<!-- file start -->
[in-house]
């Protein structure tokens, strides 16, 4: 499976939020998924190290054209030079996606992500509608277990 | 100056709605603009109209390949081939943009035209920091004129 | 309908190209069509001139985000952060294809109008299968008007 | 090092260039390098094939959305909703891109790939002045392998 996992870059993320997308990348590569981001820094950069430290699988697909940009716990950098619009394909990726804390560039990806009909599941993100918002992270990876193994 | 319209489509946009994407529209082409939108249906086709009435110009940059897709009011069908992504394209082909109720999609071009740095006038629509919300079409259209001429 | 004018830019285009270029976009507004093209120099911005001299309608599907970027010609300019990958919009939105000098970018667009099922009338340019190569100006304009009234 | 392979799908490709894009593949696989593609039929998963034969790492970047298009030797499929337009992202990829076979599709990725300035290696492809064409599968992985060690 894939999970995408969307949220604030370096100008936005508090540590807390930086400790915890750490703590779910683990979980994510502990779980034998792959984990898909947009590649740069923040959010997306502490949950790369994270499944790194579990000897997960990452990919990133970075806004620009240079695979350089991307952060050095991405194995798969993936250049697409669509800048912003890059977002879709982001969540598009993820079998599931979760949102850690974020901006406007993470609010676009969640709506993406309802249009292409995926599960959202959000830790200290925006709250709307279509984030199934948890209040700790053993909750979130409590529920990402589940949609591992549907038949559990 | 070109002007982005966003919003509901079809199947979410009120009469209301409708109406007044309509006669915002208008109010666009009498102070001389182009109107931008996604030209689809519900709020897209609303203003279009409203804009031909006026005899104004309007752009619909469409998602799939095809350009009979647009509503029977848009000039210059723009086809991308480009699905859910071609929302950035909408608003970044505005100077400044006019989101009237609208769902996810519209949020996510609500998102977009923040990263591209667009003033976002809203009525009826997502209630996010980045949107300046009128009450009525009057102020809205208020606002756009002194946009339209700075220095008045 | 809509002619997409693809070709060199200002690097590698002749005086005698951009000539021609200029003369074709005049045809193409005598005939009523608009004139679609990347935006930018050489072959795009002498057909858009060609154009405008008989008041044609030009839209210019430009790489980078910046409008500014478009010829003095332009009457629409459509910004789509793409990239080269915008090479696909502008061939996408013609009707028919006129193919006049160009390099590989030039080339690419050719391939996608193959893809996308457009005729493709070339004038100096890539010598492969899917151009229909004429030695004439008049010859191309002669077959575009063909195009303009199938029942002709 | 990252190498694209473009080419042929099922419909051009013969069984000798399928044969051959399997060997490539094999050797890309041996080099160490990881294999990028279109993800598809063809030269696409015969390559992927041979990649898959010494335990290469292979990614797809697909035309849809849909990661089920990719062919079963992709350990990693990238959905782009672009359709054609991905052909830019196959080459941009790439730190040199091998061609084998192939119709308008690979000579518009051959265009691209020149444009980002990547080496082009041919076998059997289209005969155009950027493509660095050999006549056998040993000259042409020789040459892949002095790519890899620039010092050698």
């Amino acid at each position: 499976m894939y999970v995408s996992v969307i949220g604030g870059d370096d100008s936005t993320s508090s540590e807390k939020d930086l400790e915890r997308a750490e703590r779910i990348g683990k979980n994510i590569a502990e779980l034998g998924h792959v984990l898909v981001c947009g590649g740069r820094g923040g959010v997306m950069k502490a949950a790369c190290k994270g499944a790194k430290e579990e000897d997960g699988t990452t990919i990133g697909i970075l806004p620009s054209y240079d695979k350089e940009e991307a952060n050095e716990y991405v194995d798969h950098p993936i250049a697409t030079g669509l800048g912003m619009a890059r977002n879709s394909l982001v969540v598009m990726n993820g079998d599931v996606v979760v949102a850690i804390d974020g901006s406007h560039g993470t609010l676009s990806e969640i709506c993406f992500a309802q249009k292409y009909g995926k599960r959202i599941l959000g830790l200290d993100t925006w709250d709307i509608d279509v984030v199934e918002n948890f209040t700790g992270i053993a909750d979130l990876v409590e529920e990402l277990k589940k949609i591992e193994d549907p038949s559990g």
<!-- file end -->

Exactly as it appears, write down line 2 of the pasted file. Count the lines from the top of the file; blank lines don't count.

């Protein structure tokens, strides 16, 4: 499976939020998924190290054209030079996606992500509608277990 | 100056709605603009109209390949081939943009035209920091004129 | 309908190209069509001139985000952060294809109008299968008007 | 090092260039390098094939959305909703891109790939002045392998 996992870059993320997308990348590569981001820094950069430290699988697909940009716990950098619009394909990726804390560039990806009909599941993100918002992270990876193994 | 319209489509946009994407529209082409939108249906086709009435110009940059897709009011069908992504394209082909109720999609071009740095006038629509919300079409259209001429 | 004018830019285009270029976009507004093209120099911005001299309608599907970027010609300019990958919009939105000098970018667009099922009338340019190569100006304009009234 | 392979799908490709894009593949696989593609039929998963034969790492970047298009030797499929337009992202990829076979599709990725300035290696492809064409599968992985060690 894939999970995408969307949220604030370096100008936005508090540590807390930086400790915890750490703590779910683990979980994510502990779980034998792959984990898909947009590649740069923040959010997306502490949950790369994270499944790194579990000897997960990452990919990133970075806004620009240079695979350089991307952060050095991405194995798969993936250049697409669509800048912003890059977002879709982001969540598009993820079998599931979760949102850690974020901006406007993470609010676009969640709506993406309802249009292409995926599960959202959000830790200290925006709250709307279509984030199934948890209040700790053993909750979130409590529920990402589940949609591992549907038949559990 | 070109002007982005966003919003509901079809199947979410009120009469209301409708109406007044309509006669915002208008109010666009009498102070001389182009109107931008996604030209689809519900709020897209609303203003279009409203804009031909006026005899104004309007752009619909469409998602799939095809350009009979647009509503029977848009000039210059723009086809991308480009699905859910071609929302950035909408608003970044505005100077400044006019989101009237609208769902996810519209949020996510609500998102977009923040990263591209667009003033976002809203009525009826997502209630996010980045949107300046009128009450009525009057102020809205208020606002756009002194946009339209700075220095008045 | 809509002619997409693809070709060199200002690097590698002749005086005698951009000539021609200029003369074709005049045809193409005598005939009523608009004139679609990347935006930018050489072959795009002498057909858009060609154009405008008989008041044609030009839209210019430009790489980078910046409008500014478009010829003095332009009457629409459509910004789509793409990239080269915008090479696909502008061939996408013609009707028919006129193919006049160009390099590989030039080339690419050719391939996608193959893809996308457009005729493709070339004038100096890539010598492969899917151009229909004429030695004439008049010859191309002669077959575009063909195009303009199938029942002709 | 990252190498694209473009080419042929099922419909051009013969069984000798399928044969051959399997060997490539094999050797890309041996080099160490990881294999990028279109993800598809063809030269696409015969390559992927041979990649898959010494335990290469292979990614797809697909035309849809849909990661089920990719062919079963992709350990990693990238959905782009672009359709054609991905052909830019196959080459941009790439730190040199091998061609084998192939119709308008690979000579518009051959265009691209020149444009980002990547080496082009041919076998059997289209005969155009950027493509660095050999006549056998040993000259042409020789040459892949002095790519890899620039010092050698």